Sometimes it is good to get back to the “heart” of a tradition…
Remembering the simplicity of where Christmas celebrations began can help us gain perspective when we face all the glitz and glamour of our shopping malls!
The first Christmas gifts were brought by the Kings to the stable in Bethlehem to acknowledge the birth of Christ – they were the first to recognise the Messiah as we know from The Bible -Matthew 2: 10-11.
Then the original Santa Clause whom today we see represented in red, unfashionable clothing with a white beard and wig shouting “HO, HO, HO” but few of us know the real story of Saint Nicholas;
The true story of Santa Claus begins with Nicholas, who was born during the third century in the village of Patara. At the time the area was Greek and is now on the southern coast of Turkey. His wealthy parents, who raised him to be a devout Christian, died in an epidemic while Nicholas was still young. Obeying Jesus’ words to “sell what you own and give the money to the poor,” Nicholas used his whole inheritance to assist the needy, the sick, and the suffering. He dedicated his life to serving God and was made Bishop of Myra while still a young man. Bishop Nicholas became known throughout the land for his generosity to those in need, his love for children, and his concern for sailors and ships.
St Nicholas Day is celebrated in Europe on December 6th or in the Netherlands and Belgium on the eve (December 5th) by parents leaving small gifts at their door such as chocolates.
Both of these historical stories allow us to step back just a moment and ponder the roots of Christmas and give a sense of generosity of heart-gifting, not necessarily big budget gifting.
What would a meaningful gift be for the members of your family and friends?
A personal favourite book which I have recently re-visited is “The 5 Love Languages” by Gary Chapman. Gary invites us to consider gifts in a different way:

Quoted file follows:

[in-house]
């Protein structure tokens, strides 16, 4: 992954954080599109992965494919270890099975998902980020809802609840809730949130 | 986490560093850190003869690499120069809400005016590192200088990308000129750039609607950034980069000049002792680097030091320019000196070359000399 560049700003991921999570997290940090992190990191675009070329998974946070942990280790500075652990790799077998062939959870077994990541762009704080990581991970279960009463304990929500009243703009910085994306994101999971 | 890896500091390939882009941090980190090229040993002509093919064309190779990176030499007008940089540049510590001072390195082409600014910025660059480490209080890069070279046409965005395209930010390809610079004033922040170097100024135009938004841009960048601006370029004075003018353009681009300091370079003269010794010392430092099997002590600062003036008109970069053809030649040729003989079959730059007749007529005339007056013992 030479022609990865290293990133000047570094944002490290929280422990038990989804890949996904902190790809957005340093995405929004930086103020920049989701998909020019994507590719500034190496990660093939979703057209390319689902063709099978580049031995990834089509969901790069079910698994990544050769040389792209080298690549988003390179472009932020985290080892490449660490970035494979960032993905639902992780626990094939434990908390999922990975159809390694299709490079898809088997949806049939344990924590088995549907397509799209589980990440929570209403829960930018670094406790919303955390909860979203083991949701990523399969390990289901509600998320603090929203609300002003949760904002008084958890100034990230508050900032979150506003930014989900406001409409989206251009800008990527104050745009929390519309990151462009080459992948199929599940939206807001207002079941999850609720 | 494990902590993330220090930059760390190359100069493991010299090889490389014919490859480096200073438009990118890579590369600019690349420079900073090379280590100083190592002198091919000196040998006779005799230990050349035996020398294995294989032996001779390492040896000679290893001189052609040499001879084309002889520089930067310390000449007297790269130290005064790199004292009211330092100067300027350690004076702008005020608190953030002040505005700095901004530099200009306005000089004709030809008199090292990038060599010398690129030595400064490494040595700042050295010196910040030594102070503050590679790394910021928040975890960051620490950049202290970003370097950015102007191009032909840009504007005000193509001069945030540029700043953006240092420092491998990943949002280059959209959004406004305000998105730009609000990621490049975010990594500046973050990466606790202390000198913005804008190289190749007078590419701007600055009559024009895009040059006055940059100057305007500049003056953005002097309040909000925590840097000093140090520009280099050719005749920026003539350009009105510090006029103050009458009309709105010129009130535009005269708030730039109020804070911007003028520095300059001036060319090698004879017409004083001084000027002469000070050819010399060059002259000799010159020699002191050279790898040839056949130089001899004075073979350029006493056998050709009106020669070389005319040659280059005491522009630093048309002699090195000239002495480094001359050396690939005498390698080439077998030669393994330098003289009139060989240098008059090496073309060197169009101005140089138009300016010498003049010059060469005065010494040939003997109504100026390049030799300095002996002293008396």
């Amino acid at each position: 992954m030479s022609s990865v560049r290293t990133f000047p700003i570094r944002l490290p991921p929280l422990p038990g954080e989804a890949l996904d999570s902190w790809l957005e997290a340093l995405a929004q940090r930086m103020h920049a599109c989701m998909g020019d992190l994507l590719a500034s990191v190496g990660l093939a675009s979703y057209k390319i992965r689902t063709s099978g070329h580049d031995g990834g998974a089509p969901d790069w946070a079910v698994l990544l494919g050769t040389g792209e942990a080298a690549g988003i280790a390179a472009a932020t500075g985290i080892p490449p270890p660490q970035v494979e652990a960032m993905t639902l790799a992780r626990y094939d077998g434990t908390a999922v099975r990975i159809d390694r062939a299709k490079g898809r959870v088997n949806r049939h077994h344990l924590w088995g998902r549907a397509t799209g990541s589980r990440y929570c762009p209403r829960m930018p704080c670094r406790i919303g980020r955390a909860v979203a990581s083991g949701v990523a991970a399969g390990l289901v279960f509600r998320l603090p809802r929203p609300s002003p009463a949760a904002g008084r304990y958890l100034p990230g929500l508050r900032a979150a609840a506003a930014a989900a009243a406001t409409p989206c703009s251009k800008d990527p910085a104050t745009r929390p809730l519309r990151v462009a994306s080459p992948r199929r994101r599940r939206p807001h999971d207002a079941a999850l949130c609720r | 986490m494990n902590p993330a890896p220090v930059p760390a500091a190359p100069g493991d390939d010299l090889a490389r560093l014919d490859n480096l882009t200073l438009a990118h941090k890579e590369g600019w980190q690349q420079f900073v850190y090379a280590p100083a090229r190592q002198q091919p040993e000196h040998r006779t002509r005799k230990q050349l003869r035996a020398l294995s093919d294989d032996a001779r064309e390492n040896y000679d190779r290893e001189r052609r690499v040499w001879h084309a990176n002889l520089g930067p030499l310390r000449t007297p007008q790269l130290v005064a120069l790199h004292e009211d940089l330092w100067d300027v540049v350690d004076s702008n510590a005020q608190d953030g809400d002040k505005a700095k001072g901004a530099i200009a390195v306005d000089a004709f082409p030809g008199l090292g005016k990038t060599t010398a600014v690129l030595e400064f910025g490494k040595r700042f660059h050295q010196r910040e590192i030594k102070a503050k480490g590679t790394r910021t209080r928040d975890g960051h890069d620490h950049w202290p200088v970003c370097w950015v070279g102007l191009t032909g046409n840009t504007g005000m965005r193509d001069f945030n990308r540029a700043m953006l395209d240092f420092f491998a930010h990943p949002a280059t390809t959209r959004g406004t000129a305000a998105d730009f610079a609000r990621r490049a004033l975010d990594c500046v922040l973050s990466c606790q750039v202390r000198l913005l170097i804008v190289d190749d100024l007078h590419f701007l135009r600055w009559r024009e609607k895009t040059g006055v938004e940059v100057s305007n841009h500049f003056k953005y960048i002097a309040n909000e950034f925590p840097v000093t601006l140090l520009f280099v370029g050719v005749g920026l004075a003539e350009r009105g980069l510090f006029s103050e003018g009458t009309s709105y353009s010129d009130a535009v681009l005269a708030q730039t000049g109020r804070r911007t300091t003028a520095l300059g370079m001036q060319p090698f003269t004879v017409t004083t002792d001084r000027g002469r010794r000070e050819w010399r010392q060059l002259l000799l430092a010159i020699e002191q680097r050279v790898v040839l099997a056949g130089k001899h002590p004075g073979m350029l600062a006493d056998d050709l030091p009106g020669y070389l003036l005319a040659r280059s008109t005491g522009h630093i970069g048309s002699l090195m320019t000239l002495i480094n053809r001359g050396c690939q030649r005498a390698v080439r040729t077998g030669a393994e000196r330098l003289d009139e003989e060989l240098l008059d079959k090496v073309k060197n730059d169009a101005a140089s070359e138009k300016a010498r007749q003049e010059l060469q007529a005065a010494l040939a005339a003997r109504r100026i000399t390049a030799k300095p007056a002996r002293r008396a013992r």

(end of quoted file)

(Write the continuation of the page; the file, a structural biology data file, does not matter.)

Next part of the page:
Words of affirmation, Quality time, Receiving gifts, Acts of service and Physical Touch.
If we think of each person in our family that we wish to give a gift of “LOVE” to, which of the above list would be meaningful them?
Words of affirmation can be spoken and can be shared in a card, either made or bought – there is nothing more special for a grandparent to receive a gift made by a grandchild such as a card or calendar with a drawing, or photos and a few special words from the heart.
Here are some great ideas: http://tinkerlab.com/40-homemade-cards-for-kids-to-make/
Quality time is something we can ensure we share with our children over the holiday period. Rather than spending a lot of money on gifts that will thrill for a moment and be forgotten about by the New Year, focus on being together and sharing moments together, reading, playing cricket in the back garden, swimming together, baking cookies for Christmas gifts for extended family, making meals together, sharing stories, building sandcastles on the beach together! Put your phone away and show your child how much you love them by giving them 100% attention!
Receiving Gifts may be your love language, or that of one of your family, but you are now seeing that a gift does not necessarily cost money, what gifts can you make which express your passion. If you knit or sew, do pottery, or bake or do woodwork, perhaps you massage, make music, or paint or draw. Give a gift of your creativity and see the response of appreciation.
Acts of service may seem a challenge to wrap up and put under the tree! However, when I was a single Mom (which I was for eight years when my children were in primary and newly into high school) I will never forget my twins putting together a pack of hand written “vouchers” which I was invited to redeem at anytime during the holidays for 1) a massage 2) making a meal, 3) an undisturbed sunbathe in the garden for an hour 4) a video of my choice (on my account at the video store!!) 5) a candle lit supper on the stoep (made by the children) and so on! This was the most wonderful gift which let Christmas carry on for many days in our family!!! I just had to tear off a voucher and book my “gift”!
Physical Touch, again, perhaps a challenge to wrap it up, but hugs and shoulder rubs can come for free, and if you know there is a family member who would appreciate this, maybe you can just focus on giving more hugs, hand holding, cuddles and snuggles throughout the holiday period.
As parents, we are teaching our value system to our children through our behaviour and attitudes every day! If we want to show them how to live in debt, lets run up the credit card, and spend every moment in the shopping malls being seduced by every “special” and message of “buy me, buy me”.
If we want to teach our children the value of loving and giving from the heart; to receive one gift of a much sought after item, which you know they will enjoy for some time to come, along with much shared time and activities together will have a long lasting message of love and acceptance; which are the real messages of Christmas.
HAPPY HOLIDAYS – Part 3 will be out on December 15th:
“How to de-stress family relations”